Q. When do you think the average motorist will be able to buy a “self-driving” car that does all the work of driving? — J.H., Chicago 

A. Such cars will be offered in about ten years, according to some estimates. But major issues will include the cost of such complicated autos and such things as liability issues if something goes wrong with them, causing accidents. So don’t hold your breath.

Q. What do you think of the new Ron Howard movie “Rush,” which is about the battle between two Grand Prix champions—handsome playboy James Hunt (played by Chris Hemsworth) and a far-more-serious and not-so-handsome chap Niki Lauda (played by Daniel Bruhl)? — K. H., Santa Fe

A. “Rush” is superb. It’s not really a “racing movie” and is supposed to appeal to women as well as men. It’s about two real-life Formula One Grand Prix drivers with wildly different personalities over the course of the historic 1976 season. It’s the best racing-oriented movie since the 1966 film “Grand Prix, which starred James Garner. The Steve McQueen 1971 auto racing movie “Le Mans” often is mentioned, but is a bore to anyone but hard-core auto racing buffs because it has minimal acting and not much of a plot. Most Americans have never heard of the two racers in “Rush,” although they were wildly popular in Europe, and are perhaps only vaguely familiar with Formula One Grand Prix racing. Instead, Americans are mainly familiar with the Indianapolis 500. NASCAR racing is mostly popular in the South. 

Q. I read that European youths aren’t as enthusiastic about cars as they once were. Is that true? – E.A., Milwaukee

A. The European auto market is a train wreck, due largely to economic distress over there. For one thing, to save money, more people are using Europe’s excellent dense public transportation system that has made it easy to avoid owning cars—and there is a jump in car-sharing experiences. Moreover, fuel prices are rising in Europe, cars are lasting longer and the auto has declined as a status symbol. Fewer
European youth are getting a driver’s license because of smartphones and other “people connective” products. Financially troubled European automakers are eyeing fast-growing emerging markets to offset Europe’s car sales stagnation.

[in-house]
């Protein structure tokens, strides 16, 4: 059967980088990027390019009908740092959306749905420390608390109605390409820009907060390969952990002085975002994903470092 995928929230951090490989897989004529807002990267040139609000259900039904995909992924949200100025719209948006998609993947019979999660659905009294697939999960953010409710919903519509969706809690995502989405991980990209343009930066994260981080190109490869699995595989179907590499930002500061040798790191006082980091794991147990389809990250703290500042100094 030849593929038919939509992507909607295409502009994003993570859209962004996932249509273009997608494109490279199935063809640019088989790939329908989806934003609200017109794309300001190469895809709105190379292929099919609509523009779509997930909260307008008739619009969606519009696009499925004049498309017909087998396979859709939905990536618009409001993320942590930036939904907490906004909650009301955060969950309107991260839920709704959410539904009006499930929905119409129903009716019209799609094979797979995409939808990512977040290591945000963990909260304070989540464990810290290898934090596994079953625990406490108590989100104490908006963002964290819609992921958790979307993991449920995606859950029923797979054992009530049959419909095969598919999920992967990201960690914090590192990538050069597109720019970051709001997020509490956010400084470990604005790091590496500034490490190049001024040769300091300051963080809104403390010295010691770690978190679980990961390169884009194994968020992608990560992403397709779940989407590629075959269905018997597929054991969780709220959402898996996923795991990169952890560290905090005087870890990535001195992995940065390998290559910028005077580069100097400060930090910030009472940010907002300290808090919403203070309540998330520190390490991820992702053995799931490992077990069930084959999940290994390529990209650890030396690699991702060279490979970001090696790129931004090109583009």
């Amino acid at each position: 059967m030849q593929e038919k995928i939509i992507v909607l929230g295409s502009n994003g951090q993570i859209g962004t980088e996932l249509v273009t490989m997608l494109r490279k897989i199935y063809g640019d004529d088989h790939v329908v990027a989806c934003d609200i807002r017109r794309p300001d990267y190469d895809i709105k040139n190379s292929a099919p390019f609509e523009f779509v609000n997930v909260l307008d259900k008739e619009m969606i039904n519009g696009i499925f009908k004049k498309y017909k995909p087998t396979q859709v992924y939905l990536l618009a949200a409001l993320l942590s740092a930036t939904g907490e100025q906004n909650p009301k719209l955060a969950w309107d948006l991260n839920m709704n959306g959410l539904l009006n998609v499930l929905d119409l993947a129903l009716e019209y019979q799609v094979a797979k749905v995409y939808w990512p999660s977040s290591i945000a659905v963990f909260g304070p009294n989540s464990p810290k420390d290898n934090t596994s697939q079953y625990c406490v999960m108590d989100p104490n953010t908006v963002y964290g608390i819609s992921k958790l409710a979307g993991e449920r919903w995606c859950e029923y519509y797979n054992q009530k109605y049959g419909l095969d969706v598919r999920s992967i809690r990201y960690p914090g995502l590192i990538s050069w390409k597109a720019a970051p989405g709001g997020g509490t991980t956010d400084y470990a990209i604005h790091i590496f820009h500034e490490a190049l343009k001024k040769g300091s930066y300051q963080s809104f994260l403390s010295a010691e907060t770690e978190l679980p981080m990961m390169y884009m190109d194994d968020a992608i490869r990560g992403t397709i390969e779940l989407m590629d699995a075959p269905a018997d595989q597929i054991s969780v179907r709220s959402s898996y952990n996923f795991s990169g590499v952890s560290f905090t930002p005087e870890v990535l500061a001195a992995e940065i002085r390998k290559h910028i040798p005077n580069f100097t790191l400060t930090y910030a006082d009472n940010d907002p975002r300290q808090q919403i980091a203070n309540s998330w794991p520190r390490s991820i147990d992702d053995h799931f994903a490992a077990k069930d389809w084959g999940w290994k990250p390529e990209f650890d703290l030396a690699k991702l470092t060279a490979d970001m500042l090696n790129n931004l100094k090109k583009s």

Q. Toyota says it’s committed to hybrid gasoline-electric vehicles to replace strictly gas engine vehicles. So why doesn’t it seem enthusiastic about all-electric cars? — E.R., Los Angeles

A. Toyota has had great success with its Prius gas-electric hybrid cars. But it feels major battery technology breakthoughs are needed to make all-electric vehicles viable alternatives to gas-electric hybrid or gasoline vehicles. Still, major Toyota rivals are pushing ahead to develop all-electric vehicles, partly banking on battery improvements.

Q. Is it true that Ferrari is cutting back the number of cars it’s sending to America? — K. C., Phoenix

A. Ferrari reportedly plans to sell fewer cars here to help keep them exclusive. As it is, you might think that high prices for new Ferraris would guarantee their exclusivity, but there are plenty of high-income folks who can easily afford them.

Q. I’m looking for a collector sports car, but their prices have escalated ridiculously. How about the affordable slick 1972-76 Jensen-Healy sports car? How come it’s not worth very much? —R.H., Chicago

A. The Jensen-Healey had sprightly performance, but an uninspired design and engine and rust problems. It’s valued at $2,500-$6,000 in the collector car market, which is walking-around money for that market. Happily for Jensen-Healey owners, a fair number of parts are available to upgrade the car.

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